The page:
Over the past several years, the staff at Santa Maria has benefited from training with nationally recognized FASD (Fetal Alcohol Spectrum Disorders) specialist Dan Dubovsky. FASDs are a group of conditions that can occur to an unborn baby when an expectant mother drinks alcohol during her pregnancy. Although sometimes recognized at birth by physical characteristics, Dan realized that very few clinicians understood or recognized this disability in adults. The behavioral, intellectual and neurological problems that are lifelong were the factors that most engaged Dan with his research. He believed that typical substance use treatment programs fail individuals that present with FASDs. He also believed that there were many undiagnosed individuals who had suffered victimization and resultant trauma; were unable to live independently; were caught up in the criminal justice system because of their central nervous system damage; and suffered from addictions to alcohol and other substances. In short, he felt that many clients accepted into traditional treatment centers were affected by these disorders, but remained undiagnosed.
While leading a SAMSHA funded center, which has since been defunded, Dan created a screening instrument for FASD diagnosis and developed treatment modifications specific to substance use disorder treatment. He selected ten agencies nationwide to be a part of the implementation and continuous training for staff to identify affected clients and develop best practices for directing treatment to adults that presented on the spectrum. SMH was one of those ten agencies.
There are several characteristics of individuals with FASDs, including behaviors that appear willful and oppositional. Immediate working memory is impaired and often instructions that have more than two steps are impossible for an affected person to carry out. Their abstract thinking is debilitated, so for example, if the consequence of breaking a policy on Tuesday is delayed until Friday, the individual is unable to connect the consequence to the original behavior. In addition, these clients don’t do well in a group setting.
By understanding the limitations, the staff soon learned that there were very definite modifications that must be met for treatment to be effective. When clients can’t respond, staff must change the methods. Client handbooks need to be amended, policies reconsidered. Through their continued training, SMH staff learned that one of the most important characteristics of a success for these clients includes modeling of appropriate behavior in all things. An example of this would be modeling a bedtime routine for the mother and her young children. Affected clients learn best by showing them the steps and having staff or trained volunteers work next to them as they create habits. It is also crucial for the clients to be told what they have done well, something that has not been standard in their lives. A good goal is for that positive reinforcement to happen five times a day. Building confidence and self-esteem makes for a positive focus system of care, something that builds achievement.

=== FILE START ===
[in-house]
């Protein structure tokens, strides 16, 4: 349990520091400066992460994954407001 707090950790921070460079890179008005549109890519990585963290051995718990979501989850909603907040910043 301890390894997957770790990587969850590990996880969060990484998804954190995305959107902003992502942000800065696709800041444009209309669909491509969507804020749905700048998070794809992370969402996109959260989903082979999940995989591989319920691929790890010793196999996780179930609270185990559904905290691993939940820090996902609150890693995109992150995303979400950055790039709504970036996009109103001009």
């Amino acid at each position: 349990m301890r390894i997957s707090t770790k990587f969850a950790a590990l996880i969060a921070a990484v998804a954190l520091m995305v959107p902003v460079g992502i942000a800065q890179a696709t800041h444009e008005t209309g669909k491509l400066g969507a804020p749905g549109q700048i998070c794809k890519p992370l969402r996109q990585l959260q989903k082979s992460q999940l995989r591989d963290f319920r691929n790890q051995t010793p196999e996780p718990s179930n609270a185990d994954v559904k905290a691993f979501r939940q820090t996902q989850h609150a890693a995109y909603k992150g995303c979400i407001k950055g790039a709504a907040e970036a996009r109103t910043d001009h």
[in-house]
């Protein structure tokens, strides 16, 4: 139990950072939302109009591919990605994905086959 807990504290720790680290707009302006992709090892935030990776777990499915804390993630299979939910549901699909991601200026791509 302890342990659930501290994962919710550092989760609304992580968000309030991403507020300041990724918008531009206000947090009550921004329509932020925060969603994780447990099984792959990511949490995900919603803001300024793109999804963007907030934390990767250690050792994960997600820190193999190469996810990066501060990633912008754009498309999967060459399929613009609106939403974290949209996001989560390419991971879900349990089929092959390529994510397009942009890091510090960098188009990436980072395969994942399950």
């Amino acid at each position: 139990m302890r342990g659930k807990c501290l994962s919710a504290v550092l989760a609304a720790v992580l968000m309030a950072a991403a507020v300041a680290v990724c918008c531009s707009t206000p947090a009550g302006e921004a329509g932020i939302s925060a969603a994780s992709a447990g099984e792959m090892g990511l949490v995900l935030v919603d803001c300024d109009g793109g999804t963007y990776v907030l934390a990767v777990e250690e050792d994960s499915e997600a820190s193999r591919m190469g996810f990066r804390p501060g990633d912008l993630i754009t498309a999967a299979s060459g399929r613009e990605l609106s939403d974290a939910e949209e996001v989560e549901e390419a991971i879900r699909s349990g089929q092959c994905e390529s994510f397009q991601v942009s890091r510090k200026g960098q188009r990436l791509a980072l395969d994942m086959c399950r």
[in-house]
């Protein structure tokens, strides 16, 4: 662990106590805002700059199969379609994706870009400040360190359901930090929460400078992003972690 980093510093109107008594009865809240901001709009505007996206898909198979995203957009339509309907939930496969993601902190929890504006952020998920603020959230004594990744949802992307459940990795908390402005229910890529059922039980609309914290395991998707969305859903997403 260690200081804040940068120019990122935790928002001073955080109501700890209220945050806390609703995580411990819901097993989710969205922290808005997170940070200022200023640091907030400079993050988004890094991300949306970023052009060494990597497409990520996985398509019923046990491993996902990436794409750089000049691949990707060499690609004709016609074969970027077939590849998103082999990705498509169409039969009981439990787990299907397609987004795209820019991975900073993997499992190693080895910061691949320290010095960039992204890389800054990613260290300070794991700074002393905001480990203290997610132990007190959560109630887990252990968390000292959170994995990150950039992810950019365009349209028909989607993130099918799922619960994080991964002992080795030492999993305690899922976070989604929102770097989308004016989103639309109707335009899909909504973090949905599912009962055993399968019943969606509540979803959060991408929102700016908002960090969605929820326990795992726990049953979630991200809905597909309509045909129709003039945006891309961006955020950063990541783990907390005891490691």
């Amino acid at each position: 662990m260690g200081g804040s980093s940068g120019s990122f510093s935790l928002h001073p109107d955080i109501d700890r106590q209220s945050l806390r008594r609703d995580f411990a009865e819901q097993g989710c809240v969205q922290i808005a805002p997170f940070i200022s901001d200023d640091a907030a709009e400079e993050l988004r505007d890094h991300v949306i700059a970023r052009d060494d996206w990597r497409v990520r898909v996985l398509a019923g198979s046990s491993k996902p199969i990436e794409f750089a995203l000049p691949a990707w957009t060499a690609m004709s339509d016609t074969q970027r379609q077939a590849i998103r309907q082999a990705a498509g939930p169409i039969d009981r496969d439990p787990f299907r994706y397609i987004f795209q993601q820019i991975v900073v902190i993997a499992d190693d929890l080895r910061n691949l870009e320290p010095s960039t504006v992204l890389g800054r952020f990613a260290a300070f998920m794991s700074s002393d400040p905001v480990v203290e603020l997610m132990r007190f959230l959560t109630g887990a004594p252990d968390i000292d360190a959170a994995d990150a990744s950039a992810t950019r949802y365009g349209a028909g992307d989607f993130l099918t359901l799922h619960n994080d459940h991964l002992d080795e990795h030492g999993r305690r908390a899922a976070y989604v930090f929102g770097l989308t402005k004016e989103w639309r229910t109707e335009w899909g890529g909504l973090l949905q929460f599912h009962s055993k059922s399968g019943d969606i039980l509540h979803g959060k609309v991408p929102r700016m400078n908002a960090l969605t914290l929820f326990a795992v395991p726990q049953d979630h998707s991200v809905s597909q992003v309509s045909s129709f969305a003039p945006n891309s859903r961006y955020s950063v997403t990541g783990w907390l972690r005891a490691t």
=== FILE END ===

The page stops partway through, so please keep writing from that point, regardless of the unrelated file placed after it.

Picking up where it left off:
After the center closed, SMH continued with Dan’s training, the only program nationally to persevere. Nadine Scamp, CEO of SMH says, “This is one of the most important facets of our admissions. We can’t tailor effective treatment without identifying those affected.” Whenever Dan can get to Houston, he works with all staff in person to keep their knowledge front of mind and in practice. For the past six years, he has also led quarterly staff coaching calls over the phone and assists the team as they continue to implement the screening protocol. He says it is crucial that all staff are involved in training, especially the front line employees who work directly with the clients. It is important that staff look to changes in their own behavior that will reach clients.
Some important statistics showed that at times as many as 53% of the clients at Bonita House screened positive for FASDs. With this specialized training, SMH clients were successfully completing treatment at a rate of 75% when the national average hovered around 50%. In addition at the six month follow up with the clients who completed treatment, it was revealed that 93% continued their abstinence.
This is just one more evidenced-based practice that guides and informs our staff. We thank Dan Dubovsky for his kind and compassionate work with our team.